Some game films, you’d really rather just not watch.

Even when you win.

“You watched the game. You were there. I got to relive it a couple times,” Colts Coach Chuck Pagano said Monday. “I watched it late last night, watched it again today with the rest of the coaches. He was as advertised and more. Just talk to our players. It’s a nightmare. It’s an absolute nightmare.”

The player Pagano referred to was, of course, Terrelle Pryor. The Oakland quarterback racked up 329 total yards, 112 on the ground, to deliver the Raiders to the doorstep of a major upset. But the Colts have a quarterback of their own that causes some misery for opposing coaches, and Andrew Luck’s 19-yard scramble delivered a 21-17 victory.

The problem for the Colts: this nightmare could recur.

In two weeks, they face Colin Kaepernick and the 49ers. Two weeks after that comes Russell Wilson and the Seahawks.

A defense that didn’t see it at all last season suddenly is challenged to become proficient against the read-option, if this team is to start the season well.

“We know what’s coming down the pike,” Pagano said. “Certainly, we’ll learn from this. It’ll be a great lesson for us. Great thing to study from for future ball games.”

robert mathis colts terrelle pryor

Robert Mathis tries to chase down Terrelle Pryor, the first of three read-option QBs the Colts will face in the first five games. (Photo: Icon SMI)

Pryor does not present nearly the passing threat of Kaepernick or Wilson, as evidenced by his two game-changing interceptions – one in the end zone to kill the Raiders’ first drive, one just short of the goal line on their last. But he was otherwise exceptional, much more so with his feet than his arm.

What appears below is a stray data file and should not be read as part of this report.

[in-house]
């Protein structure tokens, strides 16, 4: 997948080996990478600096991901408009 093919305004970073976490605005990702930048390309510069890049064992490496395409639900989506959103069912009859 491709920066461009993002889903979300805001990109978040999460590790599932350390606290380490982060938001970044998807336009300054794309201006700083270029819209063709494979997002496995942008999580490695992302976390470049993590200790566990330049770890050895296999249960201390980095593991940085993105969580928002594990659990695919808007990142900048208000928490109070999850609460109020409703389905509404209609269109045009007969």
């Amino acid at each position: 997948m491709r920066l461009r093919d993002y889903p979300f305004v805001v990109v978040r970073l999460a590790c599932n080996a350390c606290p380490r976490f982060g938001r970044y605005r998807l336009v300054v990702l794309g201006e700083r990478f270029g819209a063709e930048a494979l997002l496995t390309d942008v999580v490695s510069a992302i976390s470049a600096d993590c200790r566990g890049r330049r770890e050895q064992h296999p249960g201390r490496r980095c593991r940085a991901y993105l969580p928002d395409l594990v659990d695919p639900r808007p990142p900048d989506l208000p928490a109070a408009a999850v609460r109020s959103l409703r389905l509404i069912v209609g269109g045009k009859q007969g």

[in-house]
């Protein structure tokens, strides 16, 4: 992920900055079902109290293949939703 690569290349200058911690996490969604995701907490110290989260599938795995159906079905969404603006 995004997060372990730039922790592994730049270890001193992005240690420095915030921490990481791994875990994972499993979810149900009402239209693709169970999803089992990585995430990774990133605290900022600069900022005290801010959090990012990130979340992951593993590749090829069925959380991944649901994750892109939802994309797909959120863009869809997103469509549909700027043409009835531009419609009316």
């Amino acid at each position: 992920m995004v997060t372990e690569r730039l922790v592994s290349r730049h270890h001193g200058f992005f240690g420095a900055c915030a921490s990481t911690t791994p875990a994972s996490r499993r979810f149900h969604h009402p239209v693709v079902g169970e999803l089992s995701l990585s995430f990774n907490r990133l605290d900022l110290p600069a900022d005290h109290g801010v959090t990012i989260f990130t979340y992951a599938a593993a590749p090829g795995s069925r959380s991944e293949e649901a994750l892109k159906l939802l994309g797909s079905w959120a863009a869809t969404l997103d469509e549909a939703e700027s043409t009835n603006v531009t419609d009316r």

Without knowing the Raiders’ play calls, it appeared Pryor ran straight read-options five times for 33 yards. He scrambled seven times for 53 yards. His biggest gain, a 26-yard sprint, was a naked bootleg.

Again and again, Colts linebackers failed to set the edge, which is to say they did not establish proper position to force Pryor inside. Their pass-rushers seemed caught in-between, not sure whether to commit all-out to the chase, or try to maintain gap discipline.

“You get to the point where you want to come after him, you want to pressure him, and you come off the edge and you’re not high enough and he gives you a little wiggle and you lose contain,” Pagano said. “Then the guys start trying to mirror and they don’t go as hard.

“There’s a fine line there. They’re scared to death to not let him outside the pocket, not get too high up over the top of the rush, things like that. It’s a nightmare.”

There’s that word again.

See? It recurred already.


>> Pagano said Allen the MRI on Allen’s hip came back negative and he hoped the young tight end would be able to practice Wednesday.

>> LaRon Landry’s debut with the Colts was a smashing success, quite literally. The veteran safety racked up a team-high 15 tackles, paying immediate dividends on his acquisition via free agency. “You get a guy like that on the field, it just raises everybody’s level of play with his energy,” Pagano said. “He’s a force to be reckoned with.” Landry was a bit disappointed; he said he entered the game with a goal of 20 tackles.

>> In addition to running hard, Ballard showed his progress as a protector. Pagano said he went 6-for-6 in blitz pickups and “was outstanding.”

>> Though Luck ran six times for 38 yards in the opener, and 62 times for 255 yards last season, both the QB and the coach said there are no designed runs for him in the playbook. “Say no right now,” Luck said, “but not never, I guess.”

>> Inside linebacker Pat Angerer, who missed the game with a concussion, is day-to-day this week as he works through the NFL’s recovery protocol.


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